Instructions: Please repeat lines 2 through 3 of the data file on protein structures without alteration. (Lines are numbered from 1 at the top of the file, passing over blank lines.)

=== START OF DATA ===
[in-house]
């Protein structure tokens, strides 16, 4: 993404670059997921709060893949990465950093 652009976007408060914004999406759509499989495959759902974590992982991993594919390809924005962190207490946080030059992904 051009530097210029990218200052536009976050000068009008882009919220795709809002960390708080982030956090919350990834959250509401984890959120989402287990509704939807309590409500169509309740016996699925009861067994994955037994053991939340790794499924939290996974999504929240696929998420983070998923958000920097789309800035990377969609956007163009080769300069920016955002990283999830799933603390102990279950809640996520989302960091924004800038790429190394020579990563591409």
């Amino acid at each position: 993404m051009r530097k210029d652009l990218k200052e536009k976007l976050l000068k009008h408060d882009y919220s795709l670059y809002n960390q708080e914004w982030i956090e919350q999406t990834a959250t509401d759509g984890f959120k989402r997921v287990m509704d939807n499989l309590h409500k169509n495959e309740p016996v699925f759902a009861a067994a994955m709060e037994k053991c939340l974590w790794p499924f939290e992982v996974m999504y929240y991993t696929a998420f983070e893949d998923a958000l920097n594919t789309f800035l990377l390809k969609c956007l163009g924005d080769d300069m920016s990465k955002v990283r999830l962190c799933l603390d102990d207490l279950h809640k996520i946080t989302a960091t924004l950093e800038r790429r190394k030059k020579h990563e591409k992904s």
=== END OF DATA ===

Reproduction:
């Protein structure tokens, strides 16, 4: 993404670059997921709060893949990465950093 652009976007408060914004999406759509499989495959759902974590992982991993594919390809924005962190207490946080030059992904 051009530097210029990218200052536009976050000068009008882009919220795709809002960390708080982030956090919350990834959250509401984890959120989402287990509704939807309590409500169509309740016996699925009861067994994955037994053991939340790794499924939290996974999504929240696929998420983070998923958000920097789309800035990377969609956007163009080769300069920016955002990283999830799933603390102990279950809640996520989302960091924004800038790429190394020579990563591409």
């Amino acid at each position: 993404m051009r530097k210029d652009l990218k200052e536009k976007l976050l000068k009008h408060d882009y919220s795709l670059y809002n960390q708080e914004w982030i956090e919350q999406t990834a959250t509401d759509g984890f959120k989402r997921v287990m509704d939807n499989l309590h409500k169509n495959e309740p016996v699925f759902a009861a067994a994955m709060e037994k053991c939340l974590w790794p499924f939290e992982v996974m999504y929240y991993t696929a998420f983070e893949d998923a958000l920097n594919t789309f800035l990377l390809k969609c956007l163009g924005d080769d300069m920016s990465k955002v990283r999830l962190c799933l603390d102990d207490l279950h809640k996520i946080t989302a960091t924004l950093e800038r790429r190394k030059k020579h990563e591409k992904s």